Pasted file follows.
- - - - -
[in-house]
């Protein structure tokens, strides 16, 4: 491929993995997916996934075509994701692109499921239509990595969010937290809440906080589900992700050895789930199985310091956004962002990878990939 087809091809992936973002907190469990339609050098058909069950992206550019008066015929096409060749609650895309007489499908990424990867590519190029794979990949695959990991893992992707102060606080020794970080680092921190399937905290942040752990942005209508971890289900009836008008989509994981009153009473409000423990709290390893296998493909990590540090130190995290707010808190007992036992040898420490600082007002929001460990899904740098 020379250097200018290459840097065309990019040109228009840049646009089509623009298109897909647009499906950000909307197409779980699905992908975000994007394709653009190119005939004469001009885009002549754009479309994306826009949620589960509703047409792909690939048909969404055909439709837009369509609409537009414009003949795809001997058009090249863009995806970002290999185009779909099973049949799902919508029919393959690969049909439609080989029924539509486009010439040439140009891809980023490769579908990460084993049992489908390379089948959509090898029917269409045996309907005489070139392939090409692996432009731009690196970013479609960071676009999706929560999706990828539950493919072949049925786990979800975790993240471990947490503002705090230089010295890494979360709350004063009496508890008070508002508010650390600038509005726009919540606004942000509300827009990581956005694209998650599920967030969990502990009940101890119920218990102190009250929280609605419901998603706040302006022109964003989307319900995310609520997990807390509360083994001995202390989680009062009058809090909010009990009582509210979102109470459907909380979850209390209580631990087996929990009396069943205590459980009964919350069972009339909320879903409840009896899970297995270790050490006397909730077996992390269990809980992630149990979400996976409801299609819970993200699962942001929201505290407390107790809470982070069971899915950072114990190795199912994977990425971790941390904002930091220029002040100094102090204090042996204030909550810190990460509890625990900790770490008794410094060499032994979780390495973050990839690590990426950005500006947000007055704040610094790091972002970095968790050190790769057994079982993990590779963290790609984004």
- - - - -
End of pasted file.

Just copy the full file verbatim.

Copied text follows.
[in-house]
């Protein structure tokens, strides 16, 4: 491929993995997916996934075509994701692109499921239509990595969010937290809440906080589900992700050895789930199985310091956004962002990878990939 087809091809992936973002907190469990339609050098058909069950992206550019008066015929096409060749609650895309007489499908990424990867590519190029794979990949695959990991893992992707102060606080020794970080680092921190399937905290942040752990942005209508971890289900009836008008989509994981009153009473409000423990709290390893296998493909990590540090130190995290707010808190007992036992040898420490600082007002929001460990899904740098 020379250097200018290459840097065309990019040109228009840049646009089509623009298109897909647009499906950000909307197409779980699905992908975000994007394709653009190119005939004469001009885009002549754009479309994306826009949620589960509703047409792909690939048909969404055909439709837009369509609409537009414009003949795809001997058009090249863009995806970002290999185009779909099973049949799902919508029919393959690969049909439609080989029924539509486009010439040439140009891809980023490769579908990460084993049992489908390379089948959509090898029917269409045996309907005489070139392939090409692996432009731009690196970013479609960071676009999706929560999706990828539950493919072949049925786990979800975790993240471990947490503002705090230089010295890494979360709350004063009496508890008070508002508010650390600038509005726009919540606004942000509300827009990581956005694209998650599920967030969990502990009940101890119920218990102190009250929280609605419901998603706040302006022109964003989307319900995310609520997990807390509360083994001995202390989680009062009058809090909010009990009582509210979102109470459907909380979850209390209580631990087996929990009396069943205590459980009964919350069972009339909320879903409840009896899970297995270790050490006397909730077996992390269990809980992630149990979400996976409801299609819970993200699962942001929201505290407390107790809470982070069971899915950072114990190795199912994977990425971790941390904002930091220029002040100094102090204090042996204030909550810190990460509890625990900790770490008794410094060499032994979780390495973050990839690590990426950005500006947000007055704040610094790091972002970095968790050190790769057994079982993990590779963290790609984004």